Marguerite transferred ownership of the Shroud to Duke Louis I of Savoy (1413-1465) and his wife Anne de Lusignan of Cyprus (1415–1462). In return, the Duke ceded to Marguerite his castle at Varambon and the revenues of his estate of Miribel, both in eastern France, in return for unspecified "valuable services." This can only have been the transfer of ownership of the Shroud. Varambon had been for generations the seat of the de la Palud family until it was confiscated by Duke Louis I from Marguerite's nephew and Humbert's heir, François de la Palud. Marguerite had previously petitioned King Charles VII (1403–61), that Louis pay compensation for what he had taken from her nephew, so presumably this was a face-saving way for Louis to return Varambon to its rightful owner. The revenues from Miribel were already exhausted, so in 1455 Louis took it back replaced it with the town and manor of Flumet, in High Savoy. Marguerite did not profit from the exchange. It was not a commercial transaction (if it had been Marguerite could have asked and received much more for the Shroud) but the Duke and Duchess wanted to express their gratitude to Marguerite in a tangible way, and also to be able to confirm in law that they now owned the Shroud. Therefore the repeated claim by professional Shroud sceptic, Joe Nickell, that Marguerite "sold" the Shroud for "two castles"[13] is false. As Ian Wilson pointed out, "Margaret was now in her seventies, and one can scarcely suppose that at this stage in her life she should have been particularly interested in acquiring real estate"[14]! The Duke's wife, Anne de Lusignan, had previously expressed an interest in the Shroud and was eager to possess it. Until her marriage Anne had lived in Cyprus, and the Church of the Acheiropoietos (Greek "made without hands"), at Lapithos, Cyprus, dedicated to the Mandylion (the Shroud "doubled-in-four"), was not far from where she had lived. So it is likely that Anne recognised the resemblance between the face on the Mandylion and that on Marguerite de Charny's Shroud. If Anne also knew the story that Marguerite's Shroud had been looted from Constantinople (see plaque above) then she may have realised that the Shroud was the lost Mandylion (or at least a very old copy of it)! Similarly, Marguerite would likely have seen in Anne a kindred spirit, who truly valued the Shroud. That, coupled with Duke Louis and Anne's well-known piety, and their power to ensure the safety of the Shroud, would have all been factors in persuading Marguerite to pass on the Shroud to the House of Savoy, who went on to own it for the next 530 years! When the canons of Lirey discovered in 1457 that Marguerite had ceded the Shroud to the Savoys, they had her excommunicated by the ecclesiastical court of Besançon, unless the Shroud was returned to them. They were again paid off again temporarily by Marguerite, and in 1459 lifted the excommunication, having been paid off by Duke Louis.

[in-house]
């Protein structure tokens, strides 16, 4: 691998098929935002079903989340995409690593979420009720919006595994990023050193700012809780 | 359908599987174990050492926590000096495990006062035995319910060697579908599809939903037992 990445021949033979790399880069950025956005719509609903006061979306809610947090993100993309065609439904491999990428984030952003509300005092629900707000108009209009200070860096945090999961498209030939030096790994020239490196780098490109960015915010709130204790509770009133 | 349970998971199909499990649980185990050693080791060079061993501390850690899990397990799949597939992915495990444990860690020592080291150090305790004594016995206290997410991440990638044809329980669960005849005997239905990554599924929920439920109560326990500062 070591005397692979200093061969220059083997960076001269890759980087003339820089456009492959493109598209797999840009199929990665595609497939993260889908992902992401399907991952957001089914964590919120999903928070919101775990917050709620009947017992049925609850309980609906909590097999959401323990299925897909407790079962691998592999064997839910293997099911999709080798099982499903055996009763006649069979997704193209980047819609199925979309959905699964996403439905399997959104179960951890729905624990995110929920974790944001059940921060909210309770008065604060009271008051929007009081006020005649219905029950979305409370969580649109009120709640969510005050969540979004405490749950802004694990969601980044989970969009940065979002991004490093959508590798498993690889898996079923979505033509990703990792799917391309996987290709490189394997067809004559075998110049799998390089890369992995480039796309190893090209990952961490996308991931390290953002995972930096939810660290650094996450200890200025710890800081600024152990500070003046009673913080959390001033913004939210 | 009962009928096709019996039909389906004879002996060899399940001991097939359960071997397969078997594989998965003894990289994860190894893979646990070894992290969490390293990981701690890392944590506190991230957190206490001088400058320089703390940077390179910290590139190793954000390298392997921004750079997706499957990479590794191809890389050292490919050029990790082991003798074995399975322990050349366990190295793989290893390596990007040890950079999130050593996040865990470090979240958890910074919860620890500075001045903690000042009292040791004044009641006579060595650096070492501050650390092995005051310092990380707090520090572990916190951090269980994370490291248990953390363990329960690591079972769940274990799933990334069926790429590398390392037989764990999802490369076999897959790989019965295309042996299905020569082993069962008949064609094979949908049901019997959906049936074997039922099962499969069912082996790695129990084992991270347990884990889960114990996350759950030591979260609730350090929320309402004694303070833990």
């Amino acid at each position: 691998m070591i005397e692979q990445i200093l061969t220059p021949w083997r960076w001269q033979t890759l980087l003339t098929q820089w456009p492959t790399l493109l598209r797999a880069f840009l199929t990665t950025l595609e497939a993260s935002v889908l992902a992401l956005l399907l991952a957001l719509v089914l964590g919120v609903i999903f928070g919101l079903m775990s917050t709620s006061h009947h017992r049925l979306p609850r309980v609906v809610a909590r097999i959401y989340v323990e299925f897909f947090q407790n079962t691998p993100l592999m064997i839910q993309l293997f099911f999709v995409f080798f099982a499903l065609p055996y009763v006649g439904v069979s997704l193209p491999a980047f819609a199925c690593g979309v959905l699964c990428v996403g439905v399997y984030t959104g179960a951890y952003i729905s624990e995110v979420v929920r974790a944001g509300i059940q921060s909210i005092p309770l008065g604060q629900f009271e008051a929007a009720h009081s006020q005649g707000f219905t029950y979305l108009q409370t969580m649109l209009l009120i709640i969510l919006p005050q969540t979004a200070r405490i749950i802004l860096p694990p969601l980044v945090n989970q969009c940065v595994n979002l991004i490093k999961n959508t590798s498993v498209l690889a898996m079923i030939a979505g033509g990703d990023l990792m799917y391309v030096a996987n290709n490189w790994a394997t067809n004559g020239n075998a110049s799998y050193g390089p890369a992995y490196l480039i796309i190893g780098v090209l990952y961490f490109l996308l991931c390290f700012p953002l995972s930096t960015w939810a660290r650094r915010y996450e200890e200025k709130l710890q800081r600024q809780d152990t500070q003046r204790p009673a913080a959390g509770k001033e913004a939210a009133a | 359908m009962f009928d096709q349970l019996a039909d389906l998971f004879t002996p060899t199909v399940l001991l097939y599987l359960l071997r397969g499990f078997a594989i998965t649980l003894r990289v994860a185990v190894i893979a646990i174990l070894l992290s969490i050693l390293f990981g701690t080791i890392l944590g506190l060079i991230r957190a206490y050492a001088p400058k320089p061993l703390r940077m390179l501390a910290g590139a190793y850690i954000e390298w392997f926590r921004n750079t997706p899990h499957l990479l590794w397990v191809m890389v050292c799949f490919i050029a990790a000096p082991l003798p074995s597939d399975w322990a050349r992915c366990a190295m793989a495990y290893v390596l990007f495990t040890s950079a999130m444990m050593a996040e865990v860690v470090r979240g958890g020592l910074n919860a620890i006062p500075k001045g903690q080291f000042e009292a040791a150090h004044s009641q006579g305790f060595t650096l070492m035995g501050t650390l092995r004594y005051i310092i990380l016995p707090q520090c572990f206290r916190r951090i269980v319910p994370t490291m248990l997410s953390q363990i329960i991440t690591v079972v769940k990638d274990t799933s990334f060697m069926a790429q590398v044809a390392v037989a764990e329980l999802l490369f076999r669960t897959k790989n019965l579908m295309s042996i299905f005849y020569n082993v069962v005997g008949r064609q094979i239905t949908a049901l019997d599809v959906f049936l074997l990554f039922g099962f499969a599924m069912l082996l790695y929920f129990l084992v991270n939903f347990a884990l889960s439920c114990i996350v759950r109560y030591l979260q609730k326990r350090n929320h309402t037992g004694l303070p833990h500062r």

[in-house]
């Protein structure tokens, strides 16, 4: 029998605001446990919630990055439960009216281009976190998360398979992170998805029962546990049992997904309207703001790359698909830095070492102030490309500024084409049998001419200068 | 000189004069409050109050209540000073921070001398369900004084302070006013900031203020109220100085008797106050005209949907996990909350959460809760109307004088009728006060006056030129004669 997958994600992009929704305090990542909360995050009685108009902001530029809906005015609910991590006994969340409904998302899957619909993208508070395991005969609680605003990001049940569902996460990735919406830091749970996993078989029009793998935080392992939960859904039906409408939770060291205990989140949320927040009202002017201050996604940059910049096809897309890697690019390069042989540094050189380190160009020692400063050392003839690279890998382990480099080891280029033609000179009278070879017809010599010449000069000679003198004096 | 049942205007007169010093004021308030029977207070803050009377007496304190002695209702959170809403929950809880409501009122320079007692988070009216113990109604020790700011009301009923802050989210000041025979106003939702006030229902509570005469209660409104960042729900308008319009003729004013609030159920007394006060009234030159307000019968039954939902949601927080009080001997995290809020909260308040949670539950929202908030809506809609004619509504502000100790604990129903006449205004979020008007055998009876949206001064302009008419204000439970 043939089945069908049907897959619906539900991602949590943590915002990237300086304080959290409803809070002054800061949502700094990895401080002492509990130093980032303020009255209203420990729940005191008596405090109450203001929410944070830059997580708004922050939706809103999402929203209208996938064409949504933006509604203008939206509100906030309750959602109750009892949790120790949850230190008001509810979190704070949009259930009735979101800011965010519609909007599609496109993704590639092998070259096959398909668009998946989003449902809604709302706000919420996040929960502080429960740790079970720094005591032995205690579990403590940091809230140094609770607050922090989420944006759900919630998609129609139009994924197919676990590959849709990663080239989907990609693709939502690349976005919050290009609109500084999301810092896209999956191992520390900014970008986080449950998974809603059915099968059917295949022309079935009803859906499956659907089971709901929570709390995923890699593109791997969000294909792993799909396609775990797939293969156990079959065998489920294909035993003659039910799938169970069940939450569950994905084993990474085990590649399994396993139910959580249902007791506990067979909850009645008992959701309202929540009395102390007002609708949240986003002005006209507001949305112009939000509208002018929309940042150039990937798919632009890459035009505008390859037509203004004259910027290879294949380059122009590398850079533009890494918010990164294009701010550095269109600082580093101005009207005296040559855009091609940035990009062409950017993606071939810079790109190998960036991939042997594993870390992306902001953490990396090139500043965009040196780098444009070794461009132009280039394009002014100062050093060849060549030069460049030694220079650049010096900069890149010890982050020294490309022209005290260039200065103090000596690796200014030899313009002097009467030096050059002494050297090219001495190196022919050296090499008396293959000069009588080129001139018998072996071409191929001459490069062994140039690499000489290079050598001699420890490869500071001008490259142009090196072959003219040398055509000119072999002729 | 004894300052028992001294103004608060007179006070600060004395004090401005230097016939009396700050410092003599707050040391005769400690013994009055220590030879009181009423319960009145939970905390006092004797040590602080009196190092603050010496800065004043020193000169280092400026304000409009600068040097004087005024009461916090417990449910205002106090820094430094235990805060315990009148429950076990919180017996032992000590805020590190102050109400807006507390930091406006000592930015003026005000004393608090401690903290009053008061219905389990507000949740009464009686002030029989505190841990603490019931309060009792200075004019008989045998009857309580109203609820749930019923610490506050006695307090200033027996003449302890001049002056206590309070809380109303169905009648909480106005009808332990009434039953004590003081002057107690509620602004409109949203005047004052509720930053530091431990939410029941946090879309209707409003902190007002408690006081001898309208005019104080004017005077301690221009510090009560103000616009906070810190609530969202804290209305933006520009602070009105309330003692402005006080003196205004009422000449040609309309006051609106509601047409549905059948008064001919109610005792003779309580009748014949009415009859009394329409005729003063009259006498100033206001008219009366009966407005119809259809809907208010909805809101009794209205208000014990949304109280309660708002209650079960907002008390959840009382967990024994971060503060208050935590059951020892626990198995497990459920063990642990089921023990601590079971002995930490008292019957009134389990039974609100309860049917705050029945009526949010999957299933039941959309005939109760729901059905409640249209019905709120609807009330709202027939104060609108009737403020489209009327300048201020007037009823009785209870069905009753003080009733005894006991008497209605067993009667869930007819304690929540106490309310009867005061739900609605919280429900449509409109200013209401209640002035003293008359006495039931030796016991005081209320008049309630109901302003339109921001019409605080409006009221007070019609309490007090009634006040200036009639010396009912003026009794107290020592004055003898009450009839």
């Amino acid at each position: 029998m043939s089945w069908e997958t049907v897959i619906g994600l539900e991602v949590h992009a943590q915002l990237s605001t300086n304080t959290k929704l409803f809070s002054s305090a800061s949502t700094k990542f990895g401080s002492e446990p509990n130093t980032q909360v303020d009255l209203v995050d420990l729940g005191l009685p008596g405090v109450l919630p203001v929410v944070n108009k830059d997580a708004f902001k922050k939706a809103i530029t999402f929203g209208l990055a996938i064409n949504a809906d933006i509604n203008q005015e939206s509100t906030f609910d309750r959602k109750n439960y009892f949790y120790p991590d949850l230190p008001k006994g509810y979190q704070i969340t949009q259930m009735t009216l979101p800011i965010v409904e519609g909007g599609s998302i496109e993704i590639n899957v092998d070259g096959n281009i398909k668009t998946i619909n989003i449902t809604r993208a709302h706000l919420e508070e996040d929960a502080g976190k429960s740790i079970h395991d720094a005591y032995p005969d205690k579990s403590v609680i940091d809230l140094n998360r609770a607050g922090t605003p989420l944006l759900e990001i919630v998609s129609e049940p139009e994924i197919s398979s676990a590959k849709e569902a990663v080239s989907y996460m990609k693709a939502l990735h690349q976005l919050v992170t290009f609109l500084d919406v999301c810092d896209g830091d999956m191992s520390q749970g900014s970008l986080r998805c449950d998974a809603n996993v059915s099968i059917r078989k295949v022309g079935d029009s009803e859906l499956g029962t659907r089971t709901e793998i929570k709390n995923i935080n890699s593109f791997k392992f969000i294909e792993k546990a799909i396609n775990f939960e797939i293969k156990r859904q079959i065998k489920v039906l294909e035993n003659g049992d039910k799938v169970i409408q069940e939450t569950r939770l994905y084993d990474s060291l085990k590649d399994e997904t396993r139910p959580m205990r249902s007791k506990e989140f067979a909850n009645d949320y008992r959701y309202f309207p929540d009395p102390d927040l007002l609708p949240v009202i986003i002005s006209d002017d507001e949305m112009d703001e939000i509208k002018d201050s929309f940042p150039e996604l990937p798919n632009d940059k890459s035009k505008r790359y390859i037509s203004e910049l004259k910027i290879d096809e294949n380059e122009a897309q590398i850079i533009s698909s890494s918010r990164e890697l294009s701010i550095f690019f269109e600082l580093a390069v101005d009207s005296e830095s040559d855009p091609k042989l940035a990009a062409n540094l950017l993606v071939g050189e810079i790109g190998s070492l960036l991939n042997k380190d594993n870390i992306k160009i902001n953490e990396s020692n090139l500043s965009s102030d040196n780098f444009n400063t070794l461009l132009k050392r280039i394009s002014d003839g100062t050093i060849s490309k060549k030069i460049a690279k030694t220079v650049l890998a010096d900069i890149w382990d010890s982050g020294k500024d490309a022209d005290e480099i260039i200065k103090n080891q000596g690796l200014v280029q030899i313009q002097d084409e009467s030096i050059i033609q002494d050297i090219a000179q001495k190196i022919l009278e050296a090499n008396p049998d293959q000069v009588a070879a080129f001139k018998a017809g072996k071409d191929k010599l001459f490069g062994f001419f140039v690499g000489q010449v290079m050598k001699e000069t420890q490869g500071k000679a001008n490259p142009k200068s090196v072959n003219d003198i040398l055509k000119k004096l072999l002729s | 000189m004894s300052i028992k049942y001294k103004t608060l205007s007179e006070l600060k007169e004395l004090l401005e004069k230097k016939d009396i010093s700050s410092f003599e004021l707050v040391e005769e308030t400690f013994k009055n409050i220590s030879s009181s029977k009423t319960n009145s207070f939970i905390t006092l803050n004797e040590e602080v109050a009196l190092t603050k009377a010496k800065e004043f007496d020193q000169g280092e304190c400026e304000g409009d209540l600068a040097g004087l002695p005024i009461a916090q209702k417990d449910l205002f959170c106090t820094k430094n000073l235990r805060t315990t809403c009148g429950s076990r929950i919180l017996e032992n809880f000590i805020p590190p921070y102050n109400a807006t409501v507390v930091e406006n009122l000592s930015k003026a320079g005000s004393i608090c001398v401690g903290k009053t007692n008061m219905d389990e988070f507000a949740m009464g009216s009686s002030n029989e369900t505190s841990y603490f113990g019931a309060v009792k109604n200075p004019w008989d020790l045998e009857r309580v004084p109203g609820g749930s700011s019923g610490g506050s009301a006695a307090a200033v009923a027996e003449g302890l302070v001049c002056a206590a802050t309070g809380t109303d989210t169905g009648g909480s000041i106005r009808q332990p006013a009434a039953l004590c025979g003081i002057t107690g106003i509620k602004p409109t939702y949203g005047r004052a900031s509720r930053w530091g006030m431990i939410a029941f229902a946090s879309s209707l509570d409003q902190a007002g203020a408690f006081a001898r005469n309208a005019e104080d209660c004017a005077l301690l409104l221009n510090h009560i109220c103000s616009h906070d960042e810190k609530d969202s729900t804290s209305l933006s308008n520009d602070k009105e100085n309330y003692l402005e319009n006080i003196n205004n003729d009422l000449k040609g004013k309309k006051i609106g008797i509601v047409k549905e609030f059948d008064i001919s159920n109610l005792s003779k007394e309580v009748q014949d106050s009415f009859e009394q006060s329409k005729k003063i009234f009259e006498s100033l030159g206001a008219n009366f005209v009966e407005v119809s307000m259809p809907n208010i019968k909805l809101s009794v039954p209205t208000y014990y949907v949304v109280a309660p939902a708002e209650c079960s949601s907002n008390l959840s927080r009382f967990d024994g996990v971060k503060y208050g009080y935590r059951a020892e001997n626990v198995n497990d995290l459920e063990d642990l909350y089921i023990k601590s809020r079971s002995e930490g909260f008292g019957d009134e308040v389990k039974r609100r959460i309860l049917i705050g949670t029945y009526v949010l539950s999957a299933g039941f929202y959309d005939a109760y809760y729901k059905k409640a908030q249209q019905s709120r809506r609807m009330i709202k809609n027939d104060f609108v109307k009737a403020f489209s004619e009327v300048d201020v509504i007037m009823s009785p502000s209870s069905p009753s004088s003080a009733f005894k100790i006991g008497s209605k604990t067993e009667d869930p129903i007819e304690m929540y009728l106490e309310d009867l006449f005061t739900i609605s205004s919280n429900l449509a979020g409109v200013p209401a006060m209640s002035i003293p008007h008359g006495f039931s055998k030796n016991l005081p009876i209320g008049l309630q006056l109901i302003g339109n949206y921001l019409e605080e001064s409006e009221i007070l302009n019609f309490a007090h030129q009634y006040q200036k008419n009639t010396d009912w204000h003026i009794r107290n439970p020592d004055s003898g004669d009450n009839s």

Geneva - Chambéry (1453-65). After the Shroud became the property of the Dukes of Savoy on 22 March 1453, it initially had no fixed abode. The Savoy family carried the Shroud around with them on their travels. However, it is likely that the Shroud was within a few days transferred from Duke Louis' Geneva castle to his Chateau in the Savoy capital Chambéry, in far south-eastern France, near the borders of Italy and Switzerland.

[Left (enlarge): Château of the Dukes of Chambéry[15]. In the 14th century this was the principal residence of the Savoys. So initially the Shroud would have been held here, when it was not travelling with a Duke.]

Marguerite de Charny died on 7 October 1460, having bequeathed her titles and lands, including Lirey, to her cousin and godson, Antoine Guerry des Essarts (c. 1408-74), the son of Bishop Henri de Poitiers' illegitimate daughter Guillemette (c. 1380-1450). As there would be no legal requirement for Marguerite to leave her titles and lands to the son of an illegitimate child, she must have done so because she was a close friend of her aunt Guillemette. This is further evidence that, contrary to Bishop d'Arcis' claim in his 1389 Memorandum, Bishop de Poitiers had no problem with the exhibition of the Shroud at Lirey in c. 1355. Even after Marguerite's death the canons of Lirey kept demanding the Shroud be returned to them. Finally in 1464 Duke Louis paid them out with a large sum of money, and an annual rent from the revenues of his one of his castles as compensation for their loss of the Shroud. Considering that the Lirey church never owned the Shroud, it having been left in their hands when Geoffroy II unexpectedly died in 1398, and Marguerite was his heir and so was the Shroud's rightful owner, the Lirey canons' continual demands over a long period of time that the Shroud be returned to them, or Marguerite would be excommunicated, unless they were paid large sums of money, was simply extortion! On 11 November 1462 Anne died in Geneva, followed on 29 January 1465 by Duke Louis at Lyon.